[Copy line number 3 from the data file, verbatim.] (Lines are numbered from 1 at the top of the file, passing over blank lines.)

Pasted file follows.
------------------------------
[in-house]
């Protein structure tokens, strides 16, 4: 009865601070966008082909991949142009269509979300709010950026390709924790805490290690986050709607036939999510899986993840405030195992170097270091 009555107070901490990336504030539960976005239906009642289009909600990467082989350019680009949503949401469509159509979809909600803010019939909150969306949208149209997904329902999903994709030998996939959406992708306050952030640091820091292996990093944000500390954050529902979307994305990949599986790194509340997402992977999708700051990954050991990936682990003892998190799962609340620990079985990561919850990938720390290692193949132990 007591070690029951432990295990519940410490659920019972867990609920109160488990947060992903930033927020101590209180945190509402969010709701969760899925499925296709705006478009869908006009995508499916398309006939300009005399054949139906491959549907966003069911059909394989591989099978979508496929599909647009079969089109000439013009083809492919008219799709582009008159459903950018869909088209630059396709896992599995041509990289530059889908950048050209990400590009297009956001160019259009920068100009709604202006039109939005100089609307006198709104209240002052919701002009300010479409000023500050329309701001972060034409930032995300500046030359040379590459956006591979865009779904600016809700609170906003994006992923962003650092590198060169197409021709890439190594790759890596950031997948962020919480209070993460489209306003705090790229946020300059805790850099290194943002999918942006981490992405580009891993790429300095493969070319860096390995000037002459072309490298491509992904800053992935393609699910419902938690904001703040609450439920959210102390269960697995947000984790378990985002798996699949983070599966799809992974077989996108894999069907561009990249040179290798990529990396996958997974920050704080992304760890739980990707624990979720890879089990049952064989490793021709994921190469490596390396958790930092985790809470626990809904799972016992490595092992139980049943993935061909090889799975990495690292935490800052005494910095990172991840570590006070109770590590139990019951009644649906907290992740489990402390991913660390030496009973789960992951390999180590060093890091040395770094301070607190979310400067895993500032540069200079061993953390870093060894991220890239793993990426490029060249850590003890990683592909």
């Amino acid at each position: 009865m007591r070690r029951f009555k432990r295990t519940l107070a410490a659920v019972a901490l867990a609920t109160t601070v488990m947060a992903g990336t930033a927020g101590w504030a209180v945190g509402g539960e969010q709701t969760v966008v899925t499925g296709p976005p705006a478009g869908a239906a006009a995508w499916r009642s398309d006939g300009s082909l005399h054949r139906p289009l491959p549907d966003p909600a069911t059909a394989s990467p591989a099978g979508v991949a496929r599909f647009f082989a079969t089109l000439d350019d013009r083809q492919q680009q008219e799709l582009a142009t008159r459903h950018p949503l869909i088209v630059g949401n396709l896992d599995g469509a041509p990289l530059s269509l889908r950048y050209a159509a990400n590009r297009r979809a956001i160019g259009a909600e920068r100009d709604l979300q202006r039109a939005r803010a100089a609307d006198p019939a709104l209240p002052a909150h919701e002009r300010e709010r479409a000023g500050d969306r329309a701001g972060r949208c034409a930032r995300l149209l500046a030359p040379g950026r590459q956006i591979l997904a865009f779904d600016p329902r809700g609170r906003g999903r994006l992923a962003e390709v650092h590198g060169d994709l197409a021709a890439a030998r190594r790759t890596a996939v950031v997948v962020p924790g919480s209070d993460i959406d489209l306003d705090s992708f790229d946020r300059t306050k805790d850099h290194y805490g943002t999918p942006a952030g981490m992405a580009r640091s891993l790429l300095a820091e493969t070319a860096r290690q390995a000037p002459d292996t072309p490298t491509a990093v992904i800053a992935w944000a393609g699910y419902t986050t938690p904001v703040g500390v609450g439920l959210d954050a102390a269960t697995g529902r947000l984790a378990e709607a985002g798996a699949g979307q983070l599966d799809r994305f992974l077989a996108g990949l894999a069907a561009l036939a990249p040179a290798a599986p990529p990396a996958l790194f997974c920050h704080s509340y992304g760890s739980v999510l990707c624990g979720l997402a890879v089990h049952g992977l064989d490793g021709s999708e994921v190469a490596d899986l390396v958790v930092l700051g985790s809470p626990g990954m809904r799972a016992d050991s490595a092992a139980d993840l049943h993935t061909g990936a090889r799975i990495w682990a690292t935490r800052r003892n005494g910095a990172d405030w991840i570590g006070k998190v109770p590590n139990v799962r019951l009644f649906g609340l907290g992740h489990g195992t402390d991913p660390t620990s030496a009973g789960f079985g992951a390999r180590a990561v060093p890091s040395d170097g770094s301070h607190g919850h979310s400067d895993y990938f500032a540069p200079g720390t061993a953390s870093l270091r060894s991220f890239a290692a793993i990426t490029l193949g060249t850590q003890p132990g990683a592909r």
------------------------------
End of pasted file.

């Amino acid at each position: 009865m007591r070690r029951f009555k432990r295990t519940l107070a410490a659920v019972a901490l867990a609920t109160t601070v488990m947060a992903g990336t930033a927020g101590w504030a209180v945190g509402g539960e969010q709701t969760v966008v899925t499925g296709p976005p705006a478009g869908a239906a006009a995508w499916r009642s398309d006939g300009s082909l005399h054949r139906p289009l491959p549907d966003p909600a069911t059909a394989s990467p591989a099978g979508v991949a496929r599909f647009f082989a079969t089109l000439d350019d013009r083809q492919q680009q008219e799709l582009a142009t008159r459903h950018p949503l869909i088209v630059g949401n396709l896992d599995g469509a041509p990289l530059s269509l889908r950048y050209a159509a990400n590009r297009r979809a956001i160019g259009a909600e920068r100009d709604l979300q202006r039109a939005r803010a100089a609307d006198p019939a709104l209240p002052a909150h919701e002009r300010e709010r479409a000023g500050d969306r329309a701001g972060r949208c034409a930032r995300l149209l500046a030359p040379g950026r590459q956006i591979l997904a865009f779904d600016p329902r809700g609170r906003g999903r994006l992923a962003e390709v650092h590198g060169d994709l197409a021709a890439a030998r190594r790759t890596a996939v950031v997948v962020p924790g919480s209070d993460i959406d489209l306003d705090s992708f790229d946020r300059t306050k805790d850099h290194y805490g943002t999918p942006a952030g981490m992405a580009r640091s891993l790429l300095a820091e493969t070319a860096r290690q390995a000037p002459d292996t072309p490298t491509a990093v992904i800053a992935w944000a393609g699910y419902t986050t938690p904001v703040g500390v609450g439920l959210d954050a102390a269960t697995g529902r947000l984790a378990e709607a985002g798996a699949g979307q983070l599966d799809r994305f992974l077989a996108g990949l894999a069907a561009l036939a990249p040179a290798a599986p990529p990396a996958l790194f997974c920050h704080s509340y992304g760890s739980v999510l990707c624990g979720l997402a890879v089990h049952g992977l064989d490793g021709s999708e994921v190469a490596d899986l390396v958790v930092l700051g985790s809470p626990g990954m809904r799972a016992d050991s490595a092992a139980d993840l049943h993935t061909g990936a090889r799975i990495w682990a690292t935490r800052r003892n005494g910095a990172d405030w991840i570590g006070k998190v109770p590590n139990v799962r019951l009644f649906g609340l907290g992740h489990g195992t402390d991913p660390t620990s030496a009973g789960f079985g992951a390999r180590a990561v060093p890091s040395d170097g770094s301070h607190g919850h979310s400067d895993y990938f500032a540069p200079g720390t061993a953390s870093l270091r060894s991220f890239a290692a793993i990426t490029l193949g060249t850590q003890p132990g990683a592909r």